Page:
the beautiful deadly nightshade berries..... look, don't eat !
in our local woods.... and also beside the lake...and in this case, sharing space with jewel-weed ( known as an antidote to poison ivy........)
A bit from Wikipedia :...about the Solonacea family...in which nightshade is a member:
" Solanaceae is a family of flowering plants that includes a number of important agricultural crops, although many species are toxic plants. The family is also informally known as the nightshade or potato family. The name of the family comes from the Latin Solanum "the nightshade plant", but the further etymology of that word is unclear. Most likely, the name comes from the perceived resemblance that some of the flowers bear to the sun and its rays, and in fact a species of Solanum (Solanum nigrum) is known as the "sunberry". Alternatively, the name has been suggested to originate from the Latin verb solari, meaning "to soothe". This presumably refers to soothing pharmacological properties of some of the psychoactive species of the family.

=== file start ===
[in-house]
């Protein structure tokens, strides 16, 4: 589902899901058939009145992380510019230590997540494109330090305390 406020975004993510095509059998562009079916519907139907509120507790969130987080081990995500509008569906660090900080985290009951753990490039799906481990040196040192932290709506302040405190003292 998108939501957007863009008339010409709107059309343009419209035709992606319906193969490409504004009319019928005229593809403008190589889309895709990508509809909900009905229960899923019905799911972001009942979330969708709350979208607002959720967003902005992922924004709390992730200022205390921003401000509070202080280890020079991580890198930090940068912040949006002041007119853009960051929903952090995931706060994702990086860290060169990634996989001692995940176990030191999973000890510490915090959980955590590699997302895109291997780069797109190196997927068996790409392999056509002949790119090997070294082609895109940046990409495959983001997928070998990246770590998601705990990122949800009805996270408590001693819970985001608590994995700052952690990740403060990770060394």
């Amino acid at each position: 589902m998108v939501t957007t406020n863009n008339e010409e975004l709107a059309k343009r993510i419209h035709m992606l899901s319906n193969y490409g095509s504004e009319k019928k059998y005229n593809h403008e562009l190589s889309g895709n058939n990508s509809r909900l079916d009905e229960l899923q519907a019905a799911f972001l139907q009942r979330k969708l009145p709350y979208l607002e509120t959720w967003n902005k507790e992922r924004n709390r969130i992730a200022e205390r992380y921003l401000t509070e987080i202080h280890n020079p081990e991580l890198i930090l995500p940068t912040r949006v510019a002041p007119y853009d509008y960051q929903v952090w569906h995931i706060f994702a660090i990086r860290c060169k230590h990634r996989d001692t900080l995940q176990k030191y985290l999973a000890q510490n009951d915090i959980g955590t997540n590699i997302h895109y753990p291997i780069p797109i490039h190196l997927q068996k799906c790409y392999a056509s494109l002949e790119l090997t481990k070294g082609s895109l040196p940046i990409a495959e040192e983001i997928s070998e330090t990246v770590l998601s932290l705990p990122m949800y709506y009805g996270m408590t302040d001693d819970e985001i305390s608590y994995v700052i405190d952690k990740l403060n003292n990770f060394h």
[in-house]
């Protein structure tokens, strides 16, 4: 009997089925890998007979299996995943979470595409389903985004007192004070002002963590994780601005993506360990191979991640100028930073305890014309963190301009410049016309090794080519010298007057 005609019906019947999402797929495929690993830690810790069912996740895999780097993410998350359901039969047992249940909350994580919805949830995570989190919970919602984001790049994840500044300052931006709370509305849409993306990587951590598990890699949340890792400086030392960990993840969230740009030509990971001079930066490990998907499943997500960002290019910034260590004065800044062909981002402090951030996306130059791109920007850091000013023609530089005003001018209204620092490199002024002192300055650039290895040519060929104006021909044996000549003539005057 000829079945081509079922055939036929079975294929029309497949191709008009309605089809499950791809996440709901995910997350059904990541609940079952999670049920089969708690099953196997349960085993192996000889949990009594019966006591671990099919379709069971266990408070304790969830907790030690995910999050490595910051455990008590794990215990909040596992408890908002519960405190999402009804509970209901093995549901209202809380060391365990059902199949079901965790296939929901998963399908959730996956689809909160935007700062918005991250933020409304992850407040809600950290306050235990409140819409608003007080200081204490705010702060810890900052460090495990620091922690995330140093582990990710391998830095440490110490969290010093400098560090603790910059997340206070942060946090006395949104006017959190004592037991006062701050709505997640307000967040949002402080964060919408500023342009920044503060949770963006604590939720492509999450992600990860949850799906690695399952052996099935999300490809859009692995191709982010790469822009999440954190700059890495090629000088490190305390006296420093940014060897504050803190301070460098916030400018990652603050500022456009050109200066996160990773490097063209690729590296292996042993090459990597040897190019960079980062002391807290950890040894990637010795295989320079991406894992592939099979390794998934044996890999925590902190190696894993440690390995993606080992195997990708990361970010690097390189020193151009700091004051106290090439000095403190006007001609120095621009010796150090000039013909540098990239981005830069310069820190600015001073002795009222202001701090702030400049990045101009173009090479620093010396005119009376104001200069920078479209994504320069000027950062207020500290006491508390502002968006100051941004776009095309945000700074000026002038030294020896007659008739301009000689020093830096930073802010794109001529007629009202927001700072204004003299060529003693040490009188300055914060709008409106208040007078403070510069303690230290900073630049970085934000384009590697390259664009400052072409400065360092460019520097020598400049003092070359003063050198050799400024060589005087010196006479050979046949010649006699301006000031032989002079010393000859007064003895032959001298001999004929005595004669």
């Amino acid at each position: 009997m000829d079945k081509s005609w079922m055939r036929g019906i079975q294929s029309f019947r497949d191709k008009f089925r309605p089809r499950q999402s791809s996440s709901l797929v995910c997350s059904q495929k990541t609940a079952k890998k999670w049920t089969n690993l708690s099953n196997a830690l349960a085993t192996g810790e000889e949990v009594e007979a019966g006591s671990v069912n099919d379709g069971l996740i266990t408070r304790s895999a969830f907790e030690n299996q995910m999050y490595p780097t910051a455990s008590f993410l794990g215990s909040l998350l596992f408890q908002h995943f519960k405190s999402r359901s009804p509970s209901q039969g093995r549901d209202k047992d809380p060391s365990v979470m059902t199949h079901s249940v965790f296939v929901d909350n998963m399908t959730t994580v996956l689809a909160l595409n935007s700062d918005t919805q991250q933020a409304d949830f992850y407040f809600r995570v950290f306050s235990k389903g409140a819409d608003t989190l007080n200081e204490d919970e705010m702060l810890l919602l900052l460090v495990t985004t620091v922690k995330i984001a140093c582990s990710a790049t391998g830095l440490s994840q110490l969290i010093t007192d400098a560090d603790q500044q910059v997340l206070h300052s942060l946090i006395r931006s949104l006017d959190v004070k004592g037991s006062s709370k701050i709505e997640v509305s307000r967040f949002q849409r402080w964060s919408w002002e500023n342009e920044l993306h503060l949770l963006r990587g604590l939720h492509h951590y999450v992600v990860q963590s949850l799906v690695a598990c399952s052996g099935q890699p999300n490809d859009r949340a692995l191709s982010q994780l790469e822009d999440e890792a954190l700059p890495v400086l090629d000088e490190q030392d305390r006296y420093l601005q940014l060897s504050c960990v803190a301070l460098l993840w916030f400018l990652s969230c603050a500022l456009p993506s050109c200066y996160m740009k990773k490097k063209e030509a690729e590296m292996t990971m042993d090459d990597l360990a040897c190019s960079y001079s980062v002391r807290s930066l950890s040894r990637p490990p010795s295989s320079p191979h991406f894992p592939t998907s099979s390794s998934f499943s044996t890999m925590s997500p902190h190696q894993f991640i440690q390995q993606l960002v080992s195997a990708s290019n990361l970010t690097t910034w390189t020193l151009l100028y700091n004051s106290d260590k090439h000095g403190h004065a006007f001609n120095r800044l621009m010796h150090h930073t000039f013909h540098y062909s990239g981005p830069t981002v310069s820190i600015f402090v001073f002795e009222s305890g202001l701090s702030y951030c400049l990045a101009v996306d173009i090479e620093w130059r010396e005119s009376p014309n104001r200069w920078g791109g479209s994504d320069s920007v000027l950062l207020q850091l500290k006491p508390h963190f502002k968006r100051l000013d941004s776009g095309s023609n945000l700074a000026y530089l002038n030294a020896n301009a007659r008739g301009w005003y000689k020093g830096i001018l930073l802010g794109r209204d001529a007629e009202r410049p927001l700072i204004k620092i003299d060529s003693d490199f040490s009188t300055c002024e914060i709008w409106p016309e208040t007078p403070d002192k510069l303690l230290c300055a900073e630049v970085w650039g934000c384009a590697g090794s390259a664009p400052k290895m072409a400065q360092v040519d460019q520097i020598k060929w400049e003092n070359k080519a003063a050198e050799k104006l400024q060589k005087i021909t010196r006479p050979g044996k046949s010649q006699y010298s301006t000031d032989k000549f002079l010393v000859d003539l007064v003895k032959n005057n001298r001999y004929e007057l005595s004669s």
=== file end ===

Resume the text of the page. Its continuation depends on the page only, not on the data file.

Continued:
The family includes Datura, Mandragora (mandrake), Atropa belladonna (deadly nightshade), Lycium barbarum (wolfberry), Physalis philadelphica (tomatillo) , Physalis peruviana (Cape gooseberry flower), Capsicum (chili pepper, bell pepper), Solanum (potato, tomato, eggplant), Nicotiana (tobacco), and Petunia. With the exception of tobacco (Nicotianoideae) and petunia (Petunioideae), most of the economically important genera are contained in the subfamily Solanoideae.
Many members of the Solanaceae family are used by humans, and are important sources of food, spice and medicine. However, Solanaceae species are often rich in alkaloids whose toxicity to humans and animals ranges from mildly irritating to fatal in small quantities. "